Upon returning to Genoa, Vialli — still not over the disappointment — asked Mantovani for more time to decompress. In return, Vialli promised to turn a negative into a positive. He vowed that Samp would win the Scudetto which is exactly what they did for the first and last time in their history. It was a sporting miracle every bit as incredible as the bald Lombardo’s hair growing back on the final day of the season — when he wore a wig for a week, gladly following through on the dare he set himself on a bus ride to Turin when an injury-hit Samp side, on its way to play Juventus, cheered itself up by going from player to player, asking them what they would do in the event the Blucerchiati were crowned champions in May.

It was Lombardo who pursued Vialli down the Wembley steps last weekend to join him in piling on Mancini and who knows maybe he’ll get his hair-piece out again if Italy win the Euros. “Don’t believe anyone who tells you football is a war,” Vialli said. “It’s a sport, a game and you play games with your mates.”

As a player working under them, who wouldn’t want that for their own team? A band of brothers, best friends for ever. “Any excuse to get together is a good one,” Vialli said. And no more so than in the winter of 2018 when Gabriele Gravina, the president of the Italian Football Federation, reached out to see if he might consider serving as head of the delegation — or team leader — at the Euros.

At the time, Vialli was undergoing a second punishing round of chemotherapy. The pancreatic cancer he had been treated for was back. Originally Vialli thought he had done something as innocuous as trapping a nerve while playing golf. He asked his friend Gigi Buffon to put him in touch with the specialist he’d seen after the 2010 World Cup in South Africa. But there was clearly more to the shooting pains in his glutes than sciatica. “I started feeling a way I’ve never felt before,” Vialli wrote. “It’s as if I’ve become someone else. I feel empty, drained, without an ounce of faith and positivity. I find myself crying often. I try to go for walks but even a few steps are difficult. So difficult that I simply give up.”

 

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Mancini and Vialli pictured together at Sampdoria in 1989 (Photo: Claudio Villa / Contributor)

 

He lost 16kg and began wearing extra layers, jumpers under chunky knits, to look bulkier. His daughters drew his eyebrows on and did his make up while he underwent chemo in order to help him “look like what Gianluca Vialli is supposed to look like”. A stag emerging from the forest, as his old coach Vujadin Boskov famously described a confident, young Vialli. He didn’t want his friends and loved ones to worry. “This is a protective measure. To protect them, but also myself. The way they speak to me, relate to me, joke with me… I don’t want that to change. Ever.”

It was while receiving treatment that Vialli began studying Asian philosophy and compiled quotes, mantras and stories to help him think and stay positive. They have since been published in his second book Goals, which has been translated into English by my Golazzo colleague, Gabriele Marcotti. “They are now a part of me,” Vialli explained, “They are my spiritual strength… my armour.” Vialli, however, never saw cancer as a battle. “I am not a warrior. I am not fighting cancer. It’s too strong an enemy and I wouldn’t stand a chance. I am a man on a journey and cancer has joined me on that journey like an unwanted travel companion. My goal is to keep moving, keep walking until he’s had enough and leaves me alone.”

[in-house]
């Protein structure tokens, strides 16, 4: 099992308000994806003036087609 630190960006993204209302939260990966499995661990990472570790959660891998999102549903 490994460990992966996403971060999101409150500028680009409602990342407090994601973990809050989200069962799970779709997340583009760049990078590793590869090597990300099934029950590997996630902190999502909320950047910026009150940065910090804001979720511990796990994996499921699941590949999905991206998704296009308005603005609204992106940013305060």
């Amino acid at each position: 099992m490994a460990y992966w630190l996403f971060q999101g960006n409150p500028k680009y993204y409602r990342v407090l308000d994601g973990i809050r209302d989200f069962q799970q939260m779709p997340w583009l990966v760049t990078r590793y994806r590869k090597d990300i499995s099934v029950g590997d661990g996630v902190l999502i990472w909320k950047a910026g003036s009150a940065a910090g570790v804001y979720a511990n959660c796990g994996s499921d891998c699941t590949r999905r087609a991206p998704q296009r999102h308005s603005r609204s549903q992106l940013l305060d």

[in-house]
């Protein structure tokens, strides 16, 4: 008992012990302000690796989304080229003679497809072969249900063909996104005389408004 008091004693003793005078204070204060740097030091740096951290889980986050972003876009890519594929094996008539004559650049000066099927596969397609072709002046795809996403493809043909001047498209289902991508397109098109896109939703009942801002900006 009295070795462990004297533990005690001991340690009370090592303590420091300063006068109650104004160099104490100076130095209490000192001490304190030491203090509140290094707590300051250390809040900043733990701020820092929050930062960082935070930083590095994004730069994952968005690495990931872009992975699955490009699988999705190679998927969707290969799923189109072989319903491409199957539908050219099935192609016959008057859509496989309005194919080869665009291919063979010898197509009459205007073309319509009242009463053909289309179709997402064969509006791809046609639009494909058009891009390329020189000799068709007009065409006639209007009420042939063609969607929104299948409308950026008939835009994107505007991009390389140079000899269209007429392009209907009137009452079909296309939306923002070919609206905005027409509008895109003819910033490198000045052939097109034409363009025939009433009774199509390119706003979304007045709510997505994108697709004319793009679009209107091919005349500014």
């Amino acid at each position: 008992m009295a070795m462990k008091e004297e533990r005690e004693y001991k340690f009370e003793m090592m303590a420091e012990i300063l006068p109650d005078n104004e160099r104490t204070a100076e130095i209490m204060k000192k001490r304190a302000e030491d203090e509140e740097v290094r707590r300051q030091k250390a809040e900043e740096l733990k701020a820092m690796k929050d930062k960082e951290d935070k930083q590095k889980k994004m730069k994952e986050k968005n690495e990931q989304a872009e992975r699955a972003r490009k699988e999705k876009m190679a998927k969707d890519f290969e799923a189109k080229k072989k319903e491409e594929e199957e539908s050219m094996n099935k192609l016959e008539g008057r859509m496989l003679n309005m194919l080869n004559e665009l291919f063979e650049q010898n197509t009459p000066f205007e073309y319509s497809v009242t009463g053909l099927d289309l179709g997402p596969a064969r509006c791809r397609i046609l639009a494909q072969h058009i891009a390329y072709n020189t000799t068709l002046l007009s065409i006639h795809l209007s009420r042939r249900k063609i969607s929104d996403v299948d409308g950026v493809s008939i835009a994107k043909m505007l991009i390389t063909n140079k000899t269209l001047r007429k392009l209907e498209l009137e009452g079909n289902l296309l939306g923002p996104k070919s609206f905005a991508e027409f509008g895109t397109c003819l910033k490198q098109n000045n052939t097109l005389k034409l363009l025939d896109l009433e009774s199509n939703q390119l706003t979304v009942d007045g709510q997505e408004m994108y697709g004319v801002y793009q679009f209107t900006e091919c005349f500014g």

Vialli accepted the FIGC’s proposal out of a love for his country and the opportunity it provided to keep busy amongst friends. “I’m at a stage in my life when I want to inspire people,” he said at La Gazzetta dello Sport’s Festival of Sport. “I want to try to help people and make a contribution. I hope to add value but I also want to learn too because I’m a curious person.” Curiosity has always distinguished Vialli. You see it in his university degree, his book the Italian Job that seeks to understand his own football culture and the one he experienced in England, which has become a second home to him.

Culture fascinates him and Vialli’s presence at Coverciano seems to have been mutually restorative. The “sunny disposition” he lost came back during his initiation, when he sang Lucio Battisti’s Canzone del Sole — the Sun Song — in front of the squad, a ballad about falling in love, first times, and how the outdoors and contact with nature has a revitalising effect.

When Mancini’s assistant Lele Oriali was absent for the Nations League game against Poland in November, Vialli returned to the bench for the first time since his days managing Watford. At one stage the ball rolled out of play, next to Italy’s dug-out. Vialli picked it up and kissed it before tossing it back. It was a gesture of love. Vialli was two and he already knew what he wanted to be when he grew up. His mother threw him an orange ball and he instinctively kicked it. That was it. That ball gave him a career, it made him friends, it gave him a purpose.

 

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Vialli and Mancini pictured in 1991, the year the pair won the league with Sampdoria (Photo: Alessandro Sabattini/Getty Images)

 

Typically when Vialli sat back down next to Mancini he reflected on how it made him feel. “I had always been by Roberto’s side on the pitch. It brought back memories, reawakened old emotions.”

The same ones that we saw in their celebration at Wembley, which were so evocative of the late ’80s and early ’90s when one congratulated the other on a fine goal they’d just scored for Samp. To adapt his own line, that “is what Gianluca Vialli is supposed to look like”. The one people know and love. A best friend to Mancini and inspiration to many.

“Life is 10 per cent what happens to us,” Vialli says, “and 90 per cent how we deal with it…”